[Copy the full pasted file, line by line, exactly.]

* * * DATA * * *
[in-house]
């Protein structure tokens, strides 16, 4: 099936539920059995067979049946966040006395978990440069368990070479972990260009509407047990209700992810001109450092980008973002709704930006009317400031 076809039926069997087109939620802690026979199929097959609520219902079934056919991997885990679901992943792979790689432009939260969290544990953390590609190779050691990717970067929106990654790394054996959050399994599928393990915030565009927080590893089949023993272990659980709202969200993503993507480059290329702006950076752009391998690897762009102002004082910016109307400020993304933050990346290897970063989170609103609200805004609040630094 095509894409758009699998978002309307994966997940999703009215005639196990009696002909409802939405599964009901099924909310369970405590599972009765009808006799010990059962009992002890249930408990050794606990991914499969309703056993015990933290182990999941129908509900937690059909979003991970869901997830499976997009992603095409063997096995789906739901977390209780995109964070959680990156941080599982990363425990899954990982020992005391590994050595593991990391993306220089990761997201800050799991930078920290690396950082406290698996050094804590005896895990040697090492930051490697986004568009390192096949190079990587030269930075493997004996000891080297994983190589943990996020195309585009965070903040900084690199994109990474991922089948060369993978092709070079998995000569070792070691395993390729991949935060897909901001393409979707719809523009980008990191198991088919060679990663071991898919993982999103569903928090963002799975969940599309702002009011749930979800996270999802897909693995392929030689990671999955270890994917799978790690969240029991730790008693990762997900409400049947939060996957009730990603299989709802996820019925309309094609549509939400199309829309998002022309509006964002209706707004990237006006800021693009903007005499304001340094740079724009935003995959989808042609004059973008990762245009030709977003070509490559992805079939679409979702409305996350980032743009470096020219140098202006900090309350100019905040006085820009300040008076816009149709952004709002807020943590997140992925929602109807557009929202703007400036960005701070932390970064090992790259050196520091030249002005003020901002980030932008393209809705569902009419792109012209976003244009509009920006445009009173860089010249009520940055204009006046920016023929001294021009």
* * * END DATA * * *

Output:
[in-house]
């Protein structure tokens, strides 16, 4: 099936539920059995067979049946966040006395978990440069368990070479972990260009509407047990209700992810001109450092980008973002709704930006009317400031 076809039926069997087109939620802690026979199929097959609520219902079934056919991997885990679901992943792979790689432009939260969290544990953390590609190779050691990717970067929106990654790394054996959050399994599928393990915030565009927080590893089949023993272990659980709202969200993503993507480059290329702006950076752009391998690897762009102002004082910016109307400020993304933050990346290897970063989170609103609200805004609040630094 095509894409758009699998978002309307994966997940999703009215005639196990009696002909409802939405599964009901099924909310369970405590599972009765009808006799010990059962009992002890249930408990050794606990991914499969309703056993015990933290182990999941129908509900937690059909979003991970869901997830499976997009992603095409063997096995789906739901977390209780995109964070959680990156941080599982990363425990899954990982020992005391590994050595593991990391993306220089990761997201800050799991930078920290690396950082406290698996050094804590005896895990040697090492930051490697986004568009390192096949190079990587030269930075493997004996000891080297994983190589943990996020195309585009965070903040900084690199994109990474991922089948060369993978092709070079998995000569070792070691395993390729991949935060897909901001393409979707719809523009980008990191198991088919060679990663071991898919993982999103569903928090963002799975969940599309702002009011749930979800996270999802897909693995392929030689990671999955270890994917799978790690969240029991730790008693990762997900409400049947939060996957009730990603299989709802996820019925309309094609549509939400199309829309998002022309509006964002209706707004990237006006800021693009903007005499304001340094740079724009935003995959989808042609004059973008990762245009030709977003070509490559992805079939679409979702409305996350980032743009470096020219140098202006900090309350100019905040006085820009300040008076816009149709952004709002807020943590997140992925929602109807557009929202703007400036960005701070932390970064090992790259050196520091030249002005003020901002980030932008393209809705569902009419792109012209976003244009509009920006445009009173860089010249009520940055204009006046920016023929001294021009």